CASTRIES, St Lucia — The most recent acts of violence against women in Saint Lucia has brought to the forefront of the national consciousness the need for stricter domestic violence legislation on the island.
“It is a moral imperative that every citizen must accept his or her responsibility to respect and protect the rights of every other to life, liberty and the pursuit of a happy, peaceful and enjoyable life,” said Felicia Browne, president of Caribbean Mentorship Institute (CMI).
According to Browne, the rights to protect family members from domestic abuse should no longer be seen or regarded as a private matter. The time when domestic violence and violence against women and children was seen as a matter which should remain private, hidden in the confines of a home silence by neighbours, churches, schools, the police, market vendors, merchants and politicians should now come tumbling down.
“It is no longer right or acceptable for women to remain in abusive relationships that are detrimental to their existence. Everyday a woman is beaten, abused or violated and when the collective seems to turn their heads in silence, the country becomes a more disturbing and sadder place for all of us,” she said.
Browne pointed out that it is not only the job of the police, because the police, in most cases, can only act after the fact when the law is broken.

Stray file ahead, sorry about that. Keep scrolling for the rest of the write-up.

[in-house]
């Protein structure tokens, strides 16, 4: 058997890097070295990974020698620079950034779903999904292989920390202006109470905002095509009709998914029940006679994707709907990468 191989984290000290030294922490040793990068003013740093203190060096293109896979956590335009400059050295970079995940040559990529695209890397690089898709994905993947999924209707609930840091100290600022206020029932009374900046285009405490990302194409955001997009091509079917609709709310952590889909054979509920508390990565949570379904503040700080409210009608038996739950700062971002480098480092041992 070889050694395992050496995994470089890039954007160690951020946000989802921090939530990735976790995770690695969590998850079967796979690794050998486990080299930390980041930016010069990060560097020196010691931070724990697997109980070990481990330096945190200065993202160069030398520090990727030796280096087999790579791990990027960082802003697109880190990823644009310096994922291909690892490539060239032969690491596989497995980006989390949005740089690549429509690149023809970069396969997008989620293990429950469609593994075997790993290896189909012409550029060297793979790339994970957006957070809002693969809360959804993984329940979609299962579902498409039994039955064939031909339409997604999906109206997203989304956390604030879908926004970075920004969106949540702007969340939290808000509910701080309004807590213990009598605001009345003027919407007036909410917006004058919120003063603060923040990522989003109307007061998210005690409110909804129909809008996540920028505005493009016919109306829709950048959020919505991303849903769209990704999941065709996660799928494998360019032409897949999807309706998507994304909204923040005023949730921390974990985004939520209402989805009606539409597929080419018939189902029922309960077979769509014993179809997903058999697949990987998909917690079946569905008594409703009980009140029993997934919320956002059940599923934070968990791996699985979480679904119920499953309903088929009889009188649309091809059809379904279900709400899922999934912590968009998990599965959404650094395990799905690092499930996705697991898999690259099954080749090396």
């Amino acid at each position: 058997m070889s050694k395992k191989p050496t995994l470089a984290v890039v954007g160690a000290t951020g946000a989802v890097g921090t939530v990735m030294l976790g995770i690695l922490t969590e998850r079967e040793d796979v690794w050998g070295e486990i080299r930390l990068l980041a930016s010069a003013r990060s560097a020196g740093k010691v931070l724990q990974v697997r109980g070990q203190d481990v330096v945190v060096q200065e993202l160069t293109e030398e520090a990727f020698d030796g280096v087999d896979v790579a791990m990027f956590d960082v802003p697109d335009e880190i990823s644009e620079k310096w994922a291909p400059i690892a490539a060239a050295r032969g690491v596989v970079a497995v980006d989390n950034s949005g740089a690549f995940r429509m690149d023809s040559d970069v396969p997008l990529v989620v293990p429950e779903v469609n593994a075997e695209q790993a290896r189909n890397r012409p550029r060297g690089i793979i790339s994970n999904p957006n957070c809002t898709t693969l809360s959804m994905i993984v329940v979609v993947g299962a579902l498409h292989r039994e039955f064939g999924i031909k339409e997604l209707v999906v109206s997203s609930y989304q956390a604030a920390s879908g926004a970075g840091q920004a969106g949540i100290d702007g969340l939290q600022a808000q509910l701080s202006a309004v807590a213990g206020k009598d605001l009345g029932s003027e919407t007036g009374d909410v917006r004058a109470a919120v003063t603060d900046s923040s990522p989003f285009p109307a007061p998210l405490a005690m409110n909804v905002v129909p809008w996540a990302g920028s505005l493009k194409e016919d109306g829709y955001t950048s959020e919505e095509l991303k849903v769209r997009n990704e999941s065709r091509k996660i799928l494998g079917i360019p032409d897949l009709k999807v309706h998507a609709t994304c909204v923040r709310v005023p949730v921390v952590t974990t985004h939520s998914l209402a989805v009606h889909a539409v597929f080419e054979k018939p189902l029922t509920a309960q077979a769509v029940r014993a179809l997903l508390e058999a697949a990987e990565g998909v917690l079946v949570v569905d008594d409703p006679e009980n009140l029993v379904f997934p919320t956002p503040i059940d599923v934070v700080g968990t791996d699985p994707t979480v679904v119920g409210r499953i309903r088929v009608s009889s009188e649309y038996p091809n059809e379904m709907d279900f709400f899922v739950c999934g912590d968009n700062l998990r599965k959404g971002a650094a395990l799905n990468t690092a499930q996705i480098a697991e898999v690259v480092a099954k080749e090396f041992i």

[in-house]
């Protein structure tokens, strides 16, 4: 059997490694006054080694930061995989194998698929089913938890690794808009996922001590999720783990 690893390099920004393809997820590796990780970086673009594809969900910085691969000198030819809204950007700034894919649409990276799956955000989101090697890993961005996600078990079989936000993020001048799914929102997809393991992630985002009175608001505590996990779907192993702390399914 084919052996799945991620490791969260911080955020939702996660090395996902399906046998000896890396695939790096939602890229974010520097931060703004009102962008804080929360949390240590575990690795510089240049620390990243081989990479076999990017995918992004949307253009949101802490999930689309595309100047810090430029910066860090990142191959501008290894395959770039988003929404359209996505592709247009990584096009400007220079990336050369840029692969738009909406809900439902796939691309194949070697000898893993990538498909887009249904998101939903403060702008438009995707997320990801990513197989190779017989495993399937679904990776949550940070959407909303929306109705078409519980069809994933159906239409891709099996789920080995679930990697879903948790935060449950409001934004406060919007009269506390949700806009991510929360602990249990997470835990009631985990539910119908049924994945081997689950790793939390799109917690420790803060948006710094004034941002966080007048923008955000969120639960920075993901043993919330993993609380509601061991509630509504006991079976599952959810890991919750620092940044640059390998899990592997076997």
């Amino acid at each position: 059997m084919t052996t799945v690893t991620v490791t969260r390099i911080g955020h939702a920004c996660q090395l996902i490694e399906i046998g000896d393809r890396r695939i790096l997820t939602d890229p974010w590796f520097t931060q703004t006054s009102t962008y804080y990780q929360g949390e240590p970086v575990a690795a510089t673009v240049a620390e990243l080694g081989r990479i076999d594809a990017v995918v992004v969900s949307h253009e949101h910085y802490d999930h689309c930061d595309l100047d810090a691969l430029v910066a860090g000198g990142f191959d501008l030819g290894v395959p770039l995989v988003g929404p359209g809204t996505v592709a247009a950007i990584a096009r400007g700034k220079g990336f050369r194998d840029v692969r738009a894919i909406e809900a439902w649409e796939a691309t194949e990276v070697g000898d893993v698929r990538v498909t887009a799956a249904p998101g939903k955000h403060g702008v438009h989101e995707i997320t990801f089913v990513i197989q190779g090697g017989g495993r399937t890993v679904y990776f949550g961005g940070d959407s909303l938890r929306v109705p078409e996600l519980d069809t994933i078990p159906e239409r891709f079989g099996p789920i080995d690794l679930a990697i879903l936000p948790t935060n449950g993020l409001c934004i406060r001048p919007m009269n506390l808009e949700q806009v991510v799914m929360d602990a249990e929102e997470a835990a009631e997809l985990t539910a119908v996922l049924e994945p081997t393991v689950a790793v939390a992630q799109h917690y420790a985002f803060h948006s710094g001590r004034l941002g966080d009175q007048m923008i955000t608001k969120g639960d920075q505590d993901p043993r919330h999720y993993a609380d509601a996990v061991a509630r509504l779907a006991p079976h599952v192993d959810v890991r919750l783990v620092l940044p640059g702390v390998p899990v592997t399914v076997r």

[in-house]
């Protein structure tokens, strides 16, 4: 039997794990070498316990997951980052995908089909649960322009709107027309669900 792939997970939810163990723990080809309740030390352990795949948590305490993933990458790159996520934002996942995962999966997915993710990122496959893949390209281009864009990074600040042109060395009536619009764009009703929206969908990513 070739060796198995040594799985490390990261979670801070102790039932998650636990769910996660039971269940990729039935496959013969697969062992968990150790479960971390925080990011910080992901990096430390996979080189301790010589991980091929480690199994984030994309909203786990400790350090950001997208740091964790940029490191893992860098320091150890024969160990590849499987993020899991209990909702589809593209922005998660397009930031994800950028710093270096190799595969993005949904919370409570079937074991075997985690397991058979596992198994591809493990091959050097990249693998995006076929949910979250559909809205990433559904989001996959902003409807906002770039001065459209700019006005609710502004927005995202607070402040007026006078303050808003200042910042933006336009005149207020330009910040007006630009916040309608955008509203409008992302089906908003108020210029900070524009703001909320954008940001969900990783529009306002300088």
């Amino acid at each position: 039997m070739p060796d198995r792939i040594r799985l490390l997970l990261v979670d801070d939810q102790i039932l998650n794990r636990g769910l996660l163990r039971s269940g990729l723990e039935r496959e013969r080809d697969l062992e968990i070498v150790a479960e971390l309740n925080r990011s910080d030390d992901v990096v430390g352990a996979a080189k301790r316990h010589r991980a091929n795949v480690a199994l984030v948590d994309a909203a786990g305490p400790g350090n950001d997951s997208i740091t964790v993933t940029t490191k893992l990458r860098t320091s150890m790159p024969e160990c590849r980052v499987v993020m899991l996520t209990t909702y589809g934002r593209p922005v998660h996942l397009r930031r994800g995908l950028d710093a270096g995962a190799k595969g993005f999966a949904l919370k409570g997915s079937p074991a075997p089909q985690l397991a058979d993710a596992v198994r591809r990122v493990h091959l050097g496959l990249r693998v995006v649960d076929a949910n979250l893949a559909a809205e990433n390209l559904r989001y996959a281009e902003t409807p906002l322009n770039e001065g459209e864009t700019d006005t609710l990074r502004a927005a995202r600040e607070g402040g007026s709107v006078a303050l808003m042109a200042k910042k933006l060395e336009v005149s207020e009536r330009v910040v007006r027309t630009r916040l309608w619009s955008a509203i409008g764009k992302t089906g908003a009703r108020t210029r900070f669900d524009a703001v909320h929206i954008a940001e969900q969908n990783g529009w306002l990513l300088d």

“It is the job of all of us: the judges, the politicians, the priests, our brothers and sisters, teachers and educators. If it takes a whole village to raise a child, then it ought to take everyone in that same village to protect the children and women of our nation,” she said.
Browne added, “Though many Caribbean countries have made strides in implementing legislative reform for domestic violence, we cannot allow ourselves to be part of a problem that has continue to hinder the progress of our women. Families are starting younger and are being deprived of the basic necessity of having a functional and stable family structure. The relationship between men and women sits precariously on an unbalanced scale of fairness and justice and many women are left to shoulder the burden of a society which does not view them as equals to their male counterpart.”
“The practice of documenting the plight of women — beaten, threatened, sexually harassed, psychologically abused, raped and murdered as a mere statistical footnote in our social history and not as a lightning rod to initiate social and political change has to stop. It is a documented fact that gender based violence and sexual abuse within the Caribbean are rising at alarming rates. This reality dictates that our societies must create serious, effective and collective responses to these human rights abuses,” she said.
“Today, as we observe the international One Billion Rising advocacy against domestic violence, let us not forget the very reason we are rising against this global epidemic. Today we will honour all the victims of domestic violence – past and present. We will remember their families, loved ones and communities and continue to pray that our men and women will re-visit their notions of gender equality, and to foster peace and unity within their homes, communities and nation that violence violates humanity,” Browne concluded.